The Multicolored Diary

    • Post Author
      Posted April 26, 2016 at 15:29

      LOL! Why not? Musicians are also workers 😉

  • Sophie Duncan
    Posted April 25, 2016 at 14:16

    Sometimes people who initially mean well can end up being restrictive. There are times when folks need to realise what is an opinion and what is a standard. Sounds like New York got it more right than Chicago, allowing the creative divisions while still recognising that everyone was there for the music.
    Sophie’s Thoughts & Fumbles | Wittegen Press | FB3X

    • Post Author
      Posted April 26, 2016 at 15:33

      I think the problems of division the musicians’ unions had were the same all unions had at that time. A lot of people were not welcome inside unions: African Americans, women, immigrants… children were workers but were never taken into consideration.
      Unions started to become more universal and more effective during the New Deal, but in the Twenties they were still very experimental… and not really universal.

  • Jeffrey Scott
    Posted April 25, 2016 at 16:43

    Unions can be a slippery-slope. I work for a company that is non-union. Problem is, certain companies will only hire union contractors. Even if the union contractor is less qualified.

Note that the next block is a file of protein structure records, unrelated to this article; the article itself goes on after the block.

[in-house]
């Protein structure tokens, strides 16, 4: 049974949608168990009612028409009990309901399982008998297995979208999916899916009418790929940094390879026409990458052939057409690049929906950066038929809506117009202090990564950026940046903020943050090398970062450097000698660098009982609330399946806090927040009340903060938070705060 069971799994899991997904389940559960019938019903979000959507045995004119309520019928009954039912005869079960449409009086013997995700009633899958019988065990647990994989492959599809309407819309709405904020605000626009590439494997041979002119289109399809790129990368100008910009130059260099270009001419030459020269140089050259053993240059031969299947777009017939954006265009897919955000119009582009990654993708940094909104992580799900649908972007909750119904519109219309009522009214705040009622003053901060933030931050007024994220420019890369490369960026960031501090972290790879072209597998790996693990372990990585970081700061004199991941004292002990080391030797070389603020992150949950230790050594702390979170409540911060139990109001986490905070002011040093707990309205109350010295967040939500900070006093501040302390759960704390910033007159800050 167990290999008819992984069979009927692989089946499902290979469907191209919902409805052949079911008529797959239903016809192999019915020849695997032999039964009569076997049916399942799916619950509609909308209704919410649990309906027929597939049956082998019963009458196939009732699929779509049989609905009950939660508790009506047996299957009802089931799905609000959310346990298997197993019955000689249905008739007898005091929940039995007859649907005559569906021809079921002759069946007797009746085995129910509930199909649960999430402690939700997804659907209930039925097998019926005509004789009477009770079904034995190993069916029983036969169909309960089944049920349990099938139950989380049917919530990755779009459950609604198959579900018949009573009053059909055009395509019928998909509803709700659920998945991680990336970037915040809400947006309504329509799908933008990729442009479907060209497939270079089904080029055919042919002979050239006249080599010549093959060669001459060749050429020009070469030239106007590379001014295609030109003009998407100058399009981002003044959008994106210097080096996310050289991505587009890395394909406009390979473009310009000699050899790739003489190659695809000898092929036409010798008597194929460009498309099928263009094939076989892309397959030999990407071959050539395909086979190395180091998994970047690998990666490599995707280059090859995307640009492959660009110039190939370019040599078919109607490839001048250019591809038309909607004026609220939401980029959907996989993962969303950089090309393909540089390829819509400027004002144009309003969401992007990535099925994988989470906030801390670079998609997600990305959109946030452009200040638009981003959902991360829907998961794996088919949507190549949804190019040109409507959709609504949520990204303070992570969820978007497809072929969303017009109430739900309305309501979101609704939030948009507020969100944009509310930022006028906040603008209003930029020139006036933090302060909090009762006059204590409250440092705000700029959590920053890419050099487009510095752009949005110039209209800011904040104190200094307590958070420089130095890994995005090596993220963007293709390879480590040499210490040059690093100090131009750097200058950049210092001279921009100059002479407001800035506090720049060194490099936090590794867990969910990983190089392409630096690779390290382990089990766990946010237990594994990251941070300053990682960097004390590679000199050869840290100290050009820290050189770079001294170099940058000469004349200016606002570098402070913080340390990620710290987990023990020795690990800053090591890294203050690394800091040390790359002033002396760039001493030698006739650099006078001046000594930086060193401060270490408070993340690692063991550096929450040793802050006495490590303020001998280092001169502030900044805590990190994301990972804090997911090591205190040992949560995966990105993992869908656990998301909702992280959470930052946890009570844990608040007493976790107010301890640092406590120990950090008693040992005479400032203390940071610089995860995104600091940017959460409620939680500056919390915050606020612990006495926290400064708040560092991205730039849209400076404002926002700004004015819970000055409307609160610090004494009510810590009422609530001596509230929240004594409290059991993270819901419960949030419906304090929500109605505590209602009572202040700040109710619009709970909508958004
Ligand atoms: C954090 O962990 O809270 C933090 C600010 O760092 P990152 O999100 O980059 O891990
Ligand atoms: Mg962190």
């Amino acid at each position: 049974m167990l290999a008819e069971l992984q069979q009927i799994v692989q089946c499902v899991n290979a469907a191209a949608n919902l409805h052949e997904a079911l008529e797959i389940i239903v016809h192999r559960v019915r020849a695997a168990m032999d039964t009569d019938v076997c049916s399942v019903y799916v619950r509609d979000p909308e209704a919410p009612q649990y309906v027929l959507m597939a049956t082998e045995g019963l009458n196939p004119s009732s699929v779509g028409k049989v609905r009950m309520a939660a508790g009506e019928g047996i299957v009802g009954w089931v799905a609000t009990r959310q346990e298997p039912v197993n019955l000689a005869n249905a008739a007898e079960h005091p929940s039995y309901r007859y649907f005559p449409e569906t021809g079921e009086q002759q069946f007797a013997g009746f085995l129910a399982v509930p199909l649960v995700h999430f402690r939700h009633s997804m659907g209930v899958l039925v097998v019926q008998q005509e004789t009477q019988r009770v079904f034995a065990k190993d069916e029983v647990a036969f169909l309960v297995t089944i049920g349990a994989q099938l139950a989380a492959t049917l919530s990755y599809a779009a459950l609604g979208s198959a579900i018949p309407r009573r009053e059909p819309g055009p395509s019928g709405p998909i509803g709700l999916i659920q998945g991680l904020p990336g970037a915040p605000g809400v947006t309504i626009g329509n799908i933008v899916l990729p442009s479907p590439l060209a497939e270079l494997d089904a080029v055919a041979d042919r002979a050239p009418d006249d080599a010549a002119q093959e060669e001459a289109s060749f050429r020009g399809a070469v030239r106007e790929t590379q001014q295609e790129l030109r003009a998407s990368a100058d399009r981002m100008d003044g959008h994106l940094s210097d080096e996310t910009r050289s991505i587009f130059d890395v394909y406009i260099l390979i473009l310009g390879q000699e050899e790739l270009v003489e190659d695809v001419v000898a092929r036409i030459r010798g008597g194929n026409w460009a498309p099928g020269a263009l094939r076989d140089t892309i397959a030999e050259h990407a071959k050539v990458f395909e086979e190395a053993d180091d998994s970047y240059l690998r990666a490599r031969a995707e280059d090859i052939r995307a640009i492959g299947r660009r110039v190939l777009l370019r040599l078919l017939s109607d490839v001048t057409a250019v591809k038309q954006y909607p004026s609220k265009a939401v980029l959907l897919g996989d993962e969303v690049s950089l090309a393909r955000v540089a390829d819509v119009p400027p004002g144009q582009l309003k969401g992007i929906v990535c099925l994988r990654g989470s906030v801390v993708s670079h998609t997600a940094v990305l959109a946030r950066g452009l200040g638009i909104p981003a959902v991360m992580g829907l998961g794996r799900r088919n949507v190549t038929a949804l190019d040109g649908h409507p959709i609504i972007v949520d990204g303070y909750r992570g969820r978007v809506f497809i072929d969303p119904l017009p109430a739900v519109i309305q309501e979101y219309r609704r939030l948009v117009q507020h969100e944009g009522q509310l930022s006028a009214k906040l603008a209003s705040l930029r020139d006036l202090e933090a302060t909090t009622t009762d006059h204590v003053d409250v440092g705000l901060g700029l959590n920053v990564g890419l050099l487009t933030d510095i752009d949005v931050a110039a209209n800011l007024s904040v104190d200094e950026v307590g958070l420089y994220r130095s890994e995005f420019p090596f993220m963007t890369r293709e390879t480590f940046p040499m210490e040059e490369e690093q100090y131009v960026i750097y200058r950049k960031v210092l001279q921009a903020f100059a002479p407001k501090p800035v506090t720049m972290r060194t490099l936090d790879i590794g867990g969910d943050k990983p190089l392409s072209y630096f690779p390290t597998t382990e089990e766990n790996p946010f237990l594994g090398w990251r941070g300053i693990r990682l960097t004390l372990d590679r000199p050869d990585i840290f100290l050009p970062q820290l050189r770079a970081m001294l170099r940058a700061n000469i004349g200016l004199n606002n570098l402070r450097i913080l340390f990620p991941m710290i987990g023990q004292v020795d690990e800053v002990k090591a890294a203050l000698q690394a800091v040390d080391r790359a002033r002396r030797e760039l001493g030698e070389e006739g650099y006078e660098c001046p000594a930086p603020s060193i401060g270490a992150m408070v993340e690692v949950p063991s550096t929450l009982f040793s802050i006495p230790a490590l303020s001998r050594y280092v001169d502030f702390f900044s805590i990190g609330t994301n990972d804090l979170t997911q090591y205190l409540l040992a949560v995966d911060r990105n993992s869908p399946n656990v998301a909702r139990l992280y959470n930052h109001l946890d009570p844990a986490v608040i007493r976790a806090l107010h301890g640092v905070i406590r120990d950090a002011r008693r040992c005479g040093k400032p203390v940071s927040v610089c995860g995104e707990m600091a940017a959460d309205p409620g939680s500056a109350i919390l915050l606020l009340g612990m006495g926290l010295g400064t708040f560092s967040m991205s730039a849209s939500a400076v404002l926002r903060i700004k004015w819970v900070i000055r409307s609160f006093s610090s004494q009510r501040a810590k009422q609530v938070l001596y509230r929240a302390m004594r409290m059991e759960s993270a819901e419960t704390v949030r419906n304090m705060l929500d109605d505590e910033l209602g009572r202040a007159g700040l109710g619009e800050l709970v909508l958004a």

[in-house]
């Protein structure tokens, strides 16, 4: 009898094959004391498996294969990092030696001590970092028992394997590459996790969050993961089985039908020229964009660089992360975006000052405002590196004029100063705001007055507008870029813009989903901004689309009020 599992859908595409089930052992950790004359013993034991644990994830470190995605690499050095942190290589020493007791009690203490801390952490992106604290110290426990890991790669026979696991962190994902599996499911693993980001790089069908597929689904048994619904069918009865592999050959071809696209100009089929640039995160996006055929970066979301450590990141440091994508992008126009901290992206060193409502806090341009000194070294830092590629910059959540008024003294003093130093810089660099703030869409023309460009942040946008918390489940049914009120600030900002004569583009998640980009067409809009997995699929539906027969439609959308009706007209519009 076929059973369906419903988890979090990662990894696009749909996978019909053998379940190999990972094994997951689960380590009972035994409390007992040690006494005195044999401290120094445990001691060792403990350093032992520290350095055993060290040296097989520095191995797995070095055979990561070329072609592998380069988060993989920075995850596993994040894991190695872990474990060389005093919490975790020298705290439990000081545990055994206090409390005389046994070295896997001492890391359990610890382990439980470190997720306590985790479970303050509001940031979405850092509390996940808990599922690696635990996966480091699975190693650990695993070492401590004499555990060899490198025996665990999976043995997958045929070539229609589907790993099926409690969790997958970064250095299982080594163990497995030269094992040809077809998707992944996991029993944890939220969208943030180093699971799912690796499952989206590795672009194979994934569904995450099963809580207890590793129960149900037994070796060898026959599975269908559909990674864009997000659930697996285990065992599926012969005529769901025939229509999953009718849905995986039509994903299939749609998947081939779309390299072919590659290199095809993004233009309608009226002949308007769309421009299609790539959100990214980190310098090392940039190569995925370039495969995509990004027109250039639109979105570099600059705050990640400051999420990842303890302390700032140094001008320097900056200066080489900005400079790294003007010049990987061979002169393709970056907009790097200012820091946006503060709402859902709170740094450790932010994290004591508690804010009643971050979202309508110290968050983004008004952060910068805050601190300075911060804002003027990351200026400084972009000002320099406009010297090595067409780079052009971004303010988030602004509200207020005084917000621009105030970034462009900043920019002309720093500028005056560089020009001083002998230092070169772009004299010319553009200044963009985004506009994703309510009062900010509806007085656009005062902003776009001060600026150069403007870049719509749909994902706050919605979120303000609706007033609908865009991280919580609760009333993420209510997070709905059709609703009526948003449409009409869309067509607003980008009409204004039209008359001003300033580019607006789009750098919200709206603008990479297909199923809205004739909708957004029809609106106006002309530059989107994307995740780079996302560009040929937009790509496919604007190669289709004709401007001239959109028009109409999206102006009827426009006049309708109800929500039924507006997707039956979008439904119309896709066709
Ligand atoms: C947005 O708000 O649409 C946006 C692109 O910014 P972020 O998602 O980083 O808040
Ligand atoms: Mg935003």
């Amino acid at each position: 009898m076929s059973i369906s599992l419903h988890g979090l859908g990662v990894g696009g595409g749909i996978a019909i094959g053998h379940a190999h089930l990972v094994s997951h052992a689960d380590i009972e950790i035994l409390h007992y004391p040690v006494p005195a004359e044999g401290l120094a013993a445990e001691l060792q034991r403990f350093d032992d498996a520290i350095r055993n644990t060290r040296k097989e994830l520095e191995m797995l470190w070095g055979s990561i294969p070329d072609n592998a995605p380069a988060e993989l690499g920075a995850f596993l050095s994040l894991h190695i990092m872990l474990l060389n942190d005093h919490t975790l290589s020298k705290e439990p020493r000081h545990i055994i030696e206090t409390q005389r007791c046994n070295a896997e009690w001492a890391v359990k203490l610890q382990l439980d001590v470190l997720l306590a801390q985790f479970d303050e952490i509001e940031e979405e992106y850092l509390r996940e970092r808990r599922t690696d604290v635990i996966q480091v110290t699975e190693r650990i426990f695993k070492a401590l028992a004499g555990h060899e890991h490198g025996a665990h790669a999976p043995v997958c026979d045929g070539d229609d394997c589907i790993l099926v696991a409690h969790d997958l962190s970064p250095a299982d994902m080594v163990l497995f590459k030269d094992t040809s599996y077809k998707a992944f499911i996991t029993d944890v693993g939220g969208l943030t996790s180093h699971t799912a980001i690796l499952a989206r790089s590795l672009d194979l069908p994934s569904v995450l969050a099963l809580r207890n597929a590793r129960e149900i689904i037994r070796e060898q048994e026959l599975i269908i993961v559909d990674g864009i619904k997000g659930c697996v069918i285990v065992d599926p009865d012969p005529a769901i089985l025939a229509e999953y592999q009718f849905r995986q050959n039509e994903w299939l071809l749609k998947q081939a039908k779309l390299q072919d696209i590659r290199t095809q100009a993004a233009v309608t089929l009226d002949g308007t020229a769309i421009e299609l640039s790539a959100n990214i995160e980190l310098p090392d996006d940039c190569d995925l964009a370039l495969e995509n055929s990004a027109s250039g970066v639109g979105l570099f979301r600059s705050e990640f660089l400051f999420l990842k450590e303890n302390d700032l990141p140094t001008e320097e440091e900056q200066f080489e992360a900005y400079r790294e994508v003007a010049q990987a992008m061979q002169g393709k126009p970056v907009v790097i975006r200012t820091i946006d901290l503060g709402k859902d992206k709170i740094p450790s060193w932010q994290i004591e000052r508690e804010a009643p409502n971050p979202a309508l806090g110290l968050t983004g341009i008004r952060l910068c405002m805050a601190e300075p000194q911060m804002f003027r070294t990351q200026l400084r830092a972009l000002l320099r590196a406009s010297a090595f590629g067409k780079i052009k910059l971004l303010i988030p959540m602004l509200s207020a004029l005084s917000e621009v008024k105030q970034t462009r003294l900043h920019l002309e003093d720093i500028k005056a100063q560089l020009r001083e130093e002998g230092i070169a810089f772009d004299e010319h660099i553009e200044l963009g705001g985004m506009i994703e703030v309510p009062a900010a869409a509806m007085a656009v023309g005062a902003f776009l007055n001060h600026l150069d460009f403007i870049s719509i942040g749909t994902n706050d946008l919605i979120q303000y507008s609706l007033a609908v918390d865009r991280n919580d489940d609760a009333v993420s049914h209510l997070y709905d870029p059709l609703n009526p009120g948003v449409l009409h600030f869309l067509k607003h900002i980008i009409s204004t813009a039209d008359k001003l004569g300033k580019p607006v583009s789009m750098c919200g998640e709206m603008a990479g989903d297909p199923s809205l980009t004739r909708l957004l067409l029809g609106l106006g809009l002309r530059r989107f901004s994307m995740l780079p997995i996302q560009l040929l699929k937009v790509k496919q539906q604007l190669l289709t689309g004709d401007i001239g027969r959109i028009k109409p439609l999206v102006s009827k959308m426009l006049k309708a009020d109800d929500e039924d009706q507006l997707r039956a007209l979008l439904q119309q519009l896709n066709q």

• Post Author
      Posted April 26, 2016 at 15:39

      I’m under the impression that in the very earlier times of unions (an that was definitelly the 1920s) unions worked more on the side of workers than in collaboration with employers.

  • Shilpa Garg
    Posted April 25, 2016 at 16:47

    This post was truly enlightening. Never thought that there would be unions in music industry and that they existed that early! Amazing!

    • Post Author
      Posted April 26, 2016 at 15:41

      The musicians’ union, as all unions, in the USA started in the 1920s. It is indeed very early 🙂

  • Stephanie
    Posted April 25, 2016 at 19:30

    Unions in large cities were so much more powerful and beneficial than in our “small town”. When my father passed in 1986 my mother received Whoppin’ $50 from daddy’s Local. Truly uneven indeed!
    Stephanie Finnell
    @randallbychance from
    Katy Trail Creations
    Stephanies Stuff

    • Post Author
      Posted April 26, 2016 at 15:44

      I suppose so. Besides, I think in big cities there were (and are) more musicians and more jobs.

  • Megan Morgan
    Posted April 25, 2016 at 19:18

    Musician’s unions! I didn’t even know such things existed. I’m glad there’s something place to protect creative people.

    • Post Author
      Posted April 26, 2016 at 15:42

      Yeah, well. In the 1920s, it wasn’t always clear who and what they were protecting… but of course they had to start somewhere 😉

  • Claire Noland
    Posted April 26, 2016 at 16:35

    So interesting. Are these unions still active today?

    • Post Author
      Posted April 27, 2016 at 07:21

      Yes, they are. At least, most of them, as I understand it.
      The “Associated Musicians of Greater New York” that I referenced above is NY Local 802 official website 🙂

Leave a comment